A Greener Indiana

Everybody can do something to make a greener Indiana


            Falls injuries are frequently reported in hospitals especially among the inpatients. These injuries not only have adverse effects upon the patient, they also affect the health care system directly by increasing the length of stay of the patient. Although there was given a heightened national attention to this issue, patients’ falls are ubiquitous and the causes of them are still escalating (Ganz, 2013). It is essential to embrace the fact that although falls cannot be completely eradicated, they can be minimized. Preventing further patient falls is at the top of the list for every health care institution, therefore methods have been researched and developed in order to curb this problem (Ganz, 2013). This paper identifies the best new practices to prevent falls in nursing home, providing examples and explanations as to why this practice is unique. Paper also describes the steps to implementing this new practice and gives details on how to create safe from falls environment.

The New Practices to Prevent Falls in Nursing Home

            In a culture that solely relies on evidence-based practice, data is the essential to drive nursing homes to accept a certain practice (Radey, 2012). Falls prevention programs that have proved to be effective according to research involve multiple approaches, which include changing environmental factors and the behavior of patients and healthcare practitioners. Once there is a balance between these subjects, then a perfect intervention program is modified thus tackling the problem. (Radey, 2012). Implementations to prevent falls in a hospital require support from evidence-based practice. This will, in turn, promote standardization and assist in preparation to the falls’ prevention (National Quality Forum, 2013).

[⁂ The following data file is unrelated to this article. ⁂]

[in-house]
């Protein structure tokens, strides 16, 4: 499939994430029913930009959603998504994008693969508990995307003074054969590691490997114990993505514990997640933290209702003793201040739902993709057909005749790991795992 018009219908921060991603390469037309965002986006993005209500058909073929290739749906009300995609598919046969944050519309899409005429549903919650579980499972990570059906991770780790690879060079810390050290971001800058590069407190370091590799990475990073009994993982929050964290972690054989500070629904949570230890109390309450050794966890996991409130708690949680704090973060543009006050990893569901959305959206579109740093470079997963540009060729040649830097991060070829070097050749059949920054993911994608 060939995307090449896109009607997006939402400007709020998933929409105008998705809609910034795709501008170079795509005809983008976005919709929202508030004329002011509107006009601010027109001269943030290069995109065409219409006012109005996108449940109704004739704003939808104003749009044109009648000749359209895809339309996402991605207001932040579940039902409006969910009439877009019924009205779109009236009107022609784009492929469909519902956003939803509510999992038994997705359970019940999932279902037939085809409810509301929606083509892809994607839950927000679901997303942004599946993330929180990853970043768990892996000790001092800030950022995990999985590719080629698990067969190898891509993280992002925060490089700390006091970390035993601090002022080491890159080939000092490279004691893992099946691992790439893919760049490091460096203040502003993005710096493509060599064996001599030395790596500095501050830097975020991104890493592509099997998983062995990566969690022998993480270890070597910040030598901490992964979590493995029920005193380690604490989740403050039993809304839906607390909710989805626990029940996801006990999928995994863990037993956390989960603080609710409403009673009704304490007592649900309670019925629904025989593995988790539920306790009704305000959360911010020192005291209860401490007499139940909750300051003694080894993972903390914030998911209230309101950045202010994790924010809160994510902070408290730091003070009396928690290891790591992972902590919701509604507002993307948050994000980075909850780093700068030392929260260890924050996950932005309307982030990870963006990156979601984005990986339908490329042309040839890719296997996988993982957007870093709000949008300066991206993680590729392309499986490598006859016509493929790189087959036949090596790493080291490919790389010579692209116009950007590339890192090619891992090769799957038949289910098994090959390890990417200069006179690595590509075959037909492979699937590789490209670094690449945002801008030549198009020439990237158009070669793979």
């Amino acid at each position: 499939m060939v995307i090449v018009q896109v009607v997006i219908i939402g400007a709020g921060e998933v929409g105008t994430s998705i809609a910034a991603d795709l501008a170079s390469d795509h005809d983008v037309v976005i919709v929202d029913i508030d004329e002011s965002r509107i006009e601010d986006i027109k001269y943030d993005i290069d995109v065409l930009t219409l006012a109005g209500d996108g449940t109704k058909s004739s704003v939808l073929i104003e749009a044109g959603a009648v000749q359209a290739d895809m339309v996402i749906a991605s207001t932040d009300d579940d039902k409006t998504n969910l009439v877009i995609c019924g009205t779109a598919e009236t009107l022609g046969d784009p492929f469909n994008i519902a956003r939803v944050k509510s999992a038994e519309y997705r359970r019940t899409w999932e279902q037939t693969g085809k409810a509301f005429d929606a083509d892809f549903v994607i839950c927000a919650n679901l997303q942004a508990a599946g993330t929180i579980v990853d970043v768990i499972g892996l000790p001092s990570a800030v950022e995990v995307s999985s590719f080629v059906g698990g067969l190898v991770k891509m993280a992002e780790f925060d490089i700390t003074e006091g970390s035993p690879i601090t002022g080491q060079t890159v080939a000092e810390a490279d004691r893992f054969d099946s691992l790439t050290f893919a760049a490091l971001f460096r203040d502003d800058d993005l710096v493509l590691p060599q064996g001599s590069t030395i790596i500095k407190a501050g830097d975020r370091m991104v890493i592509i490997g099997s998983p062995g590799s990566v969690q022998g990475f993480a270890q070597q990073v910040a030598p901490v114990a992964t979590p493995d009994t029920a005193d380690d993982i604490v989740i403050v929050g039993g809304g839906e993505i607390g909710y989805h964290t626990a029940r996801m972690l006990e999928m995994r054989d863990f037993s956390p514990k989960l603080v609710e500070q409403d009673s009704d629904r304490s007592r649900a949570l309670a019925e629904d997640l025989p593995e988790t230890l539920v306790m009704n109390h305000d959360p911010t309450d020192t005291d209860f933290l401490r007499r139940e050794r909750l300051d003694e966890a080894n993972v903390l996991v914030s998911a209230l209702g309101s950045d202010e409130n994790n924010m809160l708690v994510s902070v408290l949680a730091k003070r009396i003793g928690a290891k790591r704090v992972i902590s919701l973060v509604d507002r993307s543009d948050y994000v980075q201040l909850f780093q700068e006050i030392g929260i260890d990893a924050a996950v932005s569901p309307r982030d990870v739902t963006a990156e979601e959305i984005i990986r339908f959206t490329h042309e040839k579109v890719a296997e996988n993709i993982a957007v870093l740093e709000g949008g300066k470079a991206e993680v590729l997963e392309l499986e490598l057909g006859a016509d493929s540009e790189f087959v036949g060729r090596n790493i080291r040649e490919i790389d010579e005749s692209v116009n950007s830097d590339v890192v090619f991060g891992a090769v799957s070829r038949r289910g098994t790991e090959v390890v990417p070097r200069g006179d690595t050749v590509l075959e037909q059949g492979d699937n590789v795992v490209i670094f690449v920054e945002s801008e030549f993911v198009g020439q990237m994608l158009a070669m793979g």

The only intervention is often not enough, since the solution to falls is often multifactorial. Possible solutions include fall reviews, educating patients and staff, changing the hospital conditions, scheduling and supervising toilet visits and medical reviews (Miake-Lye, 2013). The best practice for nursing home in order to avoid falls is to combine patient and staff education and modify the environmental conditions in the hospital. Educating the patients and their caregivers ensures better clinical outcomes since they learn to cooperate (Miake-Lye, 2013).

            In the training program, nurses and other caregivers can be taught about the use of technology in eliminating falls .The nurses in this fall intervention program are taught how to monitor patients remotely by use of safety status board. They are also can be taught on the safe height and position of patient’s bed (Boushon, et al., 2012). For the patients’ education, they are taught how to use the bed alarms in case they need any assistance, and they are also reminded that their toilet visits should always be supervised (Miake-Lye, 2013). Modification of the hospital is also part of the practice, and it involves redesigning the hospital environment in order to minimize the possibility of falls. Improvements like this include rails that aid in ambulation and lightning floors that absorb impacts when one falls and marking of trip hazards that increases visibility (Boushon, et al., 2012). The combination of these two interventions was chosen because once patients and caregivers are educated, they can easily adapt to the modified hospital conditions thus reducing falls (Miake-Lye, 2013).